A panel of experts at last month’s Furniture Manufacturing Expo offers insights into investing in technology and balancing equipment needs with human talent
HICKORY, N.C. — A panel of engineering experts at last month’s Furniture Manufacturing Expo held here talked about the importance technology has played in their manufacturing operations while also highlighting some of its limitations in producing custom product.
A key message was that while certain advanced equipment can handle the jobs of several people, human hands and minds are needed to operate the equipment and also to perform tasks such as building, assembling, finishing and upholstering the pieces — not to mention sewing fabric.
The panel, moderated by Tom Russell, editor-in-chief of Home News Now, included four manufacturing experts in the field: Evan Drum, director, engineering, Bassett Furniture; Drew Dilsaver, CNC manager, Sherrill Furniture; Keith Nichols, vice president, manufacturing at Century Furniture and Dale Smith, general manager, Universal Furniture.
These experts provided an overview of some of the advances in technology their domestic plants have made in recent years, both in upholstery and case goods, allowing them to ship product more quickly and efficiently to their customers.
In addition to improving efficiencies in manufacturing, the equipment has addressed another issue that may not have been as pronounced as when they first acquired it: labor shortages that have become more acute during the pandemic.
Thus, certain machines have been able to perform the jobs of several people, allowing plants to get certain tasks done with less workers. This not only helps eliminate the time-consuming task of finding workers for certain jobs; it also has allowed the plants to reassign individuals to other tasks where they can add value to the production process.
Some 30 years ago, Bassett Furniture, for example, had some 160 people in its machine room and rough mill, Drum noted. Today, thanks to advances in technology, it is producing more frames with fewer workers.
“The non-value-added labor is gone,” he said. “We had 160 people back there, and we are now cutting with 20 people now probably twice the frames we did with 160 people.”
The experts noted that investments in equipment have been particularly important in recent years due to spikes in demand that have raised backlogs to historic levels.
“When unemployment is 3.5%, you just can’t get people in the door — there is not much you can do,” Drum noted. “You have got to…simplify what you are doing and to engineer labor out of it… We are all battling for the same people, so I am glad that we invested the money to get better sewing machines and better equipment prior to this whole backlog situation or we would be in a mess. And we are doing what we can to knock it down.”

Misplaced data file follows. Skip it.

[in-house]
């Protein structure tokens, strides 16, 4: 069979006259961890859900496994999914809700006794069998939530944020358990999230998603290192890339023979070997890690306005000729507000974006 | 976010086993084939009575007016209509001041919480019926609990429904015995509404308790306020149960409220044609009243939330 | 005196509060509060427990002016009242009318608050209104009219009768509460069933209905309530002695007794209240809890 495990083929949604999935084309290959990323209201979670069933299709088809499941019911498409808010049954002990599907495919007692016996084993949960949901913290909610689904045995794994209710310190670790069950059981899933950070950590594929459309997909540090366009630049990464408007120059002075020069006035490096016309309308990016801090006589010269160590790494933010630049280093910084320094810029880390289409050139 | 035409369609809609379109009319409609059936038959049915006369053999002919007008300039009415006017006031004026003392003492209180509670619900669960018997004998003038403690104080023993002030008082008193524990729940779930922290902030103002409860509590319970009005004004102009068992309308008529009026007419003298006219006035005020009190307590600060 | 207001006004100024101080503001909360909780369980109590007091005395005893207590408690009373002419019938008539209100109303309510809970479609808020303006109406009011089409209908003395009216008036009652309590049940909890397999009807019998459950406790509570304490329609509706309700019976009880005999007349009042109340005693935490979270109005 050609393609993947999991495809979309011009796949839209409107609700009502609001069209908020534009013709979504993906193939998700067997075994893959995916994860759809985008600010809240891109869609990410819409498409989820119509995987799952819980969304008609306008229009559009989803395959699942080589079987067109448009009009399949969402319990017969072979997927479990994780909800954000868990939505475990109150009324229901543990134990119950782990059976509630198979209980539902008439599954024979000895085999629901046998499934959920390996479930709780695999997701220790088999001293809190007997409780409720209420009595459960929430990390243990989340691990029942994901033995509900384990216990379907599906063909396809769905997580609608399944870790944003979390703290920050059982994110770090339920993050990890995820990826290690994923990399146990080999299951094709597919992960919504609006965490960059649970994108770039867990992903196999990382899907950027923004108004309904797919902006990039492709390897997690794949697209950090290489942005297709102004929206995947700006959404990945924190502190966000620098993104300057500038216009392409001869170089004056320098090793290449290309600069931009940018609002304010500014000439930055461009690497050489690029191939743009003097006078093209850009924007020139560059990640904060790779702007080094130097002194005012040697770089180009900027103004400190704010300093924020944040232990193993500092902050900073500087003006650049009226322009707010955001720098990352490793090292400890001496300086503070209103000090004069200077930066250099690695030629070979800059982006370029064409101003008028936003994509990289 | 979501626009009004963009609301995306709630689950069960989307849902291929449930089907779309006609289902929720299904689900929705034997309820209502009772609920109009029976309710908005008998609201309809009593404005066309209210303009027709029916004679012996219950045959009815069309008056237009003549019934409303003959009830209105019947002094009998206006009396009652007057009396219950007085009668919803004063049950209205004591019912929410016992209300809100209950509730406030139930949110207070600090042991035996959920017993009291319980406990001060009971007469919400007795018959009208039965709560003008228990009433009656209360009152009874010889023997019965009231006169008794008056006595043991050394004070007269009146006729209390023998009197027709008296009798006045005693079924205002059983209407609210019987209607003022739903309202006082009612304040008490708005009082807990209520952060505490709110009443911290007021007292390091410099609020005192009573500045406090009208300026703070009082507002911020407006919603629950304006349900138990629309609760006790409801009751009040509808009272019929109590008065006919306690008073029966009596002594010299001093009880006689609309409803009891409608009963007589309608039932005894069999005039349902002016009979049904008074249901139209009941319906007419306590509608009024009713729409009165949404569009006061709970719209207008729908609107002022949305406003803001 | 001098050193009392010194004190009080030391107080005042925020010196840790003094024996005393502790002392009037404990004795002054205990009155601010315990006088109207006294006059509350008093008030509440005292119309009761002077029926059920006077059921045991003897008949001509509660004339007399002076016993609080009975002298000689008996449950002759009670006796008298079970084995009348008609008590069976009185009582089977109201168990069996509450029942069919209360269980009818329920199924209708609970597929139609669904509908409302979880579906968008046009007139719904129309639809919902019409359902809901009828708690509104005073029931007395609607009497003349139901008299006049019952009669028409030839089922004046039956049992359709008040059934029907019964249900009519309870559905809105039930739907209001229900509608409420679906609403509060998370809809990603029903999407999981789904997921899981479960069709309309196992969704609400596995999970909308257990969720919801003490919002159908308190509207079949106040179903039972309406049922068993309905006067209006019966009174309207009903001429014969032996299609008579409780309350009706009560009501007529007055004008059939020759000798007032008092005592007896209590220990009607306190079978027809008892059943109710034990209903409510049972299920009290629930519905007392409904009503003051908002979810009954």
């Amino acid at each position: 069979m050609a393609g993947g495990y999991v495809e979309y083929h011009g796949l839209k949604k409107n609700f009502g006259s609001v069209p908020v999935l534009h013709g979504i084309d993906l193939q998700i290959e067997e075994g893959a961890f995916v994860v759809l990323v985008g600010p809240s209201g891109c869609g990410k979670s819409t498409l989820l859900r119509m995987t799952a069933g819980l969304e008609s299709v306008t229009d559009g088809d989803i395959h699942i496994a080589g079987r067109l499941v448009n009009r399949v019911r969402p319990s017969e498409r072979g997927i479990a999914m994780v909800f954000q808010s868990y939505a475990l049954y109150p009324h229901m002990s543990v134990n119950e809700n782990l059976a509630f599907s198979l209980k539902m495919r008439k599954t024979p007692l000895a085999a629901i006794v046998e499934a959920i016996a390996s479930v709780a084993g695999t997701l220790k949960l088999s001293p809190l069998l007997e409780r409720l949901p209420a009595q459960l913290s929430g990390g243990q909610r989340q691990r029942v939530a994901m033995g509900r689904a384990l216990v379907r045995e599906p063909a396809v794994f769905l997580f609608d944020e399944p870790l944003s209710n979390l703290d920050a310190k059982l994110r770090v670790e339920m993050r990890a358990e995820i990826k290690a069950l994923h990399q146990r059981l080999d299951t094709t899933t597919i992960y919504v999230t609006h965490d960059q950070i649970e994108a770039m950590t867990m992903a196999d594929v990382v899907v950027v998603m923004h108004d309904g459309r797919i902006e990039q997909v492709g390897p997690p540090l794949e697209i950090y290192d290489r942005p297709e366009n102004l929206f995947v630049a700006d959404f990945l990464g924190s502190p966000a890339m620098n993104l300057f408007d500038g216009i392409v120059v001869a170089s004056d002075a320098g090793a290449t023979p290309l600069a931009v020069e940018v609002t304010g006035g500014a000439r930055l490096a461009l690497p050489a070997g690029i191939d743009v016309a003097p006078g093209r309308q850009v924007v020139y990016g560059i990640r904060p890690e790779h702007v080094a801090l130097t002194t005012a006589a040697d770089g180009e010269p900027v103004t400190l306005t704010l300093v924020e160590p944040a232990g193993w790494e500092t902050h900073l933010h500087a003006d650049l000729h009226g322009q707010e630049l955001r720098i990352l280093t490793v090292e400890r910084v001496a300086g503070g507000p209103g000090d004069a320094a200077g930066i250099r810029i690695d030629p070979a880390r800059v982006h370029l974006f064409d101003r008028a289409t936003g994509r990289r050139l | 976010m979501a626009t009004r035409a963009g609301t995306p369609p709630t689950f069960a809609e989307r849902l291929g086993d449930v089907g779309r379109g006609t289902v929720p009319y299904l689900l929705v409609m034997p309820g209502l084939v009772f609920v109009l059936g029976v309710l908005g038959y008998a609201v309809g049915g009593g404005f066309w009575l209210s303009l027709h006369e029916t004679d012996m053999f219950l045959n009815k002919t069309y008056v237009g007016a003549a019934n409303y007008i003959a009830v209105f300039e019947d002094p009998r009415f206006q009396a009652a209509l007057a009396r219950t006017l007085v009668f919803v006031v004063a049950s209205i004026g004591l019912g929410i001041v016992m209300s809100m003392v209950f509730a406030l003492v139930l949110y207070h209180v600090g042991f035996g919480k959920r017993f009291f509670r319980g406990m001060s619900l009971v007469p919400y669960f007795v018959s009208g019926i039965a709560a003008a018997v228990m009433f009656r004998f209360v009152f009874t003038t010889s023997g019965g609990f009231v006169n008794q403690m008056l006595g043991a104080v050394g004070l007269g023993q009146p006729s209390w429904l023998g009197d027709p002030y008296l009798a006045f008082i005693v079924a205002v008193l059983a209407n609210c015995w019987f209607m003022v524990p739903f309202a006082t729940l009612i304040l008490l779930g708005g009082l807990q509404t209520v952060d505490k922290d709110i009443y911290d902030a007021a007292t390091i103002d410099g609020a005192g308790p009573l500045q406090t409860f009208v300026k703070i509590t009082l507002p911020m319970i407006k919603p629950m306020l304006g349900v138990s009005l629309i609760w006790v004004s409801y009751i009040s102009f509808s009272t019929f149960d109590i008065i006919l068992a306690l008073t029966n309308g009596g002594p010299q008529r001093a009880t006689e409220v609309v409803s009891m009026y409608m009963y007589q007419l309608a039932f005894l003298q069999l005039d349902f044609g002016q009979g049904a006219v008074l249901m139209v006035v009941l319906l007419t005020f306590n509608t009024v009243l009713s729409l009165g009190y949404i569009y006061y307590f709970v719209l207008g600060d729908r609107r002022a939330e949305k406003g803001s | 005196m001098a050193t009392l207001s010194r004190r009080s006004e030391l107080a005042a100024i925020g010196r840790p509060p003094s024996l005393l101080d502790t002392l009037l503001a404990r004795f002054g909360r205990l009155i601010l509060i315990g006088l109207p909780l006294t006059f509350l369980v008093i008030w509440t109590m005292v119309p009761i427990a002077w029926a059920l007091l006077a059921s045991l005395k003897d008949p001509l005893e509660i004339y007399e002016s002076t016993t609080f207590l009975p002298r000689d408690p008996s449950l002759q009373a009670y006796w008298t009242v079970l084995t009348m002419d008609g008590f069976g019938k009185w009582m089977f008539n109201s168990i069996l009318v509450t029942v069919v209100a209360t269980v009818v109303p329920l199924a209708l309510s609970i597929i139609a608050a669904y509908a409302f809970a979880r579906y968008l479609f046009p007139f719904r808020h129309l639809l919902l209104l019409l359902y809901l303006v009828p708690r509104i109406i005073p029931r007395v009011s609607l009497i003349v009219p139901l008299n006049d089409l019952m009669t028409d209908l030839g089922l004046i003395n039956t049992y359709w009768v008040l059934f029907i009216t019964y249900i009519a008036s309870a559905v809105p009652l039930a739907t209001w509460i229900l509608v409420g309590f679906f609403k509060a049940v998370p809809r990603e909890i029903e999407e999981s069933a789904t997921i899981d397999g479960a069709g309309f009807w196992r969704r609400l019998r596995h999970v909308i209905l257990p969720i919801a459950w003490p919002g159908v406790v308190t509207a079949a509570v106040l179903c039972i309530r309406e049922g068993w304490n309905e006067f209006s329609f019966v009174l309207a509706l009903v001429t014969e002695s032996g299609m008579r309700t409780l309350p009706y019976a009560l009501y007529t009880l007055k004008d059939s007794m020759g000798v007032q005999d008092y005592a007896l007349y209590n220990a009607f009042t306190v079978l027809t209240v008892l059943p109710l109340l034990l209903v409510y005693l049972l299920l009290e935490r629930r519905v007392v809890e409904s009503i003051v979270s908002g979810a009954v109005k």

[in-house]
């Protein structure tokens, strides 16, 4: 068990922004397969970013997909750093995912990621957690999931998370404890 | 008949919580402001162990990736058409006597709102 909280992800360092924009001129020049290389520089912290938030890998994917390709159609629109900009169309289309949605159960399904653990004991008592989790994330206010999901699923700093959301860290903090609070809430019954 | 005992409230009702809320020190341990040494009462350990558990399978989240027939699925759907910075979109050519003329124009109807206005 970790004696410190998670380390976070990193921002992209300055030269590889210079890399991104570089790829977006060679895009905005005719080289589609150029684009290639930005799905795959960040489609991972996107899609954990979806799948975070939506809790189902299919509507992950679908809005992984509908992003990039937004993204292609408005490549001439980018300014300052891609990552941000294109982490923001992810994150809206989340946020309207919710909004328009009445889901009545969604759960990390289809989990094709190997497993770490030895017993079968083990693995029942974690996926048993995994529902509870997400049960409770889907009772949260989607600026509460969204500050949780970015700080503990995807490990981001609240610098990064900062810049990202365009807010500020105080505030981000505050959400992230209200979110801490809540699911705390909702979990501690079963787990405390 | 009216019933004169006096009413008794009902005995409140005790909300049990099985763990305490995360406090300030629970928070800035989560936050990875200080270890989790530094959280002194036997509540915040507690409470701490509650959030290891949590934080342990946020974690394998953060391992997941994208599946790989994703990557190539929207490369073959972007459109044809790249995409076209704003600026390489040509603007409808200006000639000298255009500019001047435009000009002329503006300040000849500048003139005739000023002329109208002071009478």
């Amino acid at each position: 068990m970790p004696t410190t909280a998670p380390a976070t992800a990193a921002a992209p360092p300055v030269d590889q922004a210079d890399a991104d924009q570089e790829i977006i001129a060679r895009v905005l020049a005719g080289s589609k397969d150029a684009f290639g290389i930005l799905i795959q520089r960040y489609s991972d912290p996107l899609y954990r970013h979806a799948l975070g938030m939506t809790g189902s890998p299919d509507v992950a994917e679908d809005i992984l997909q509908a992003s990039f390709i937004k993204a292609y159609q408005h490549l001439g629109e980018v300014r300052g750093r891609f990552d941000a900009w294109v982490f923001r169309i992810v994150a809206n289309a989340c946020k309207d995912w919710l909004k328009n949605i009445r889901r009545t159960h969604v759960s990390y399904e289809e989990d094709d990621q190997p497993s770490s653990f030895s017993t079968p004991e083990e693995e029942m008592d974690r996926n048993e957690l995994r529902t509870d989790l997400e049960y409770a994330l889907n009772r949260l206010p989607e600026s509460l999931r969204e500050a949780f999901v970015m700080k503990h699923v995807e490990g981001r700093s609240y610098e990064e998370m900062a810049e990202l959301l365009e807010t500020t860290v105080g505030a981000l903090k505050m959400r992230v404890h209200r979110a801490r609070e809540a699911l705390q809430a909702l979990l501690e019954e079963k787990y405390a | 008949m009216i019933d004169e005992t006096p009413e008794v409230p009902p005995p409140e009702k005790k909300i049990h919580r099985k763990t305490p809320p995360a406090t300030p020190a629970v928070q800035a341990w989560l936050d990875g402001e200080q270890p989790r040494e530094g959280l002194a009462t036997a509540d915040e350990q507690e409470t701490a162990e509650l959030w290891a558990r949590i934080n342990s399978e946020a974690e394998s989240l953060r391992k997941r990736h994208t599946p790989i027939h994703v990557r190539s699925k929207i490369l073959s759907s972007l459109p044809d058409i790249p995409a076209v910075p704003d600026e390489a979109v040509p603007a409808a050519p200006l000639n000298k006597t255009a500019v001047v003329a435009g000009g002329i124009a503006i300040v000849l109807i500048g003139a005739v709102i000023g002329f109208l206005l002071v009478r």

Others agreed that investments in equipment have helped manage the backlogs.
“Our incoming order rate for the last two years has been at a level that — even with automated cutting machine equipment and CNC routers — there is not enough time in the day to make the product and the orders that are coming to us,” said Century’s Nichols, noting that without the equipment, the backlogs would be even higher.
Of the company’s automated fabric cutting equipment, he noted that each machine probably replaces seven to eight cutters. Without that equipment, he said the company would probably need 30-35 more cutters to sustain its current production levels.
“Considering the fact that you need growth, you need to do more, and finding that extra labor is difficult,” he added. “It is not impossible but the labor market is very constrained so the technology we have invested in not just over the last two years, but over the last 20 years, 25 years and even 30 years has certainly allowed us to sustain our production levels and allows us to grow them.”
Dilsaver, of Sherrill, agreed that it would be difficult to manage backlogs without advancements in technology.
“It would actually be a tremendous undertaking at this point,” he said, adding that the demand for customization has continued to make people a critical ingredient in the manufacturing mix. “People always say “do more with less, do more with less…We are not trying to do more with less… What we are doing is trying to do more with the same. We are not trying to eliminate people or drop them out of our mix. What we are trying to do is reprioritize their jobs.”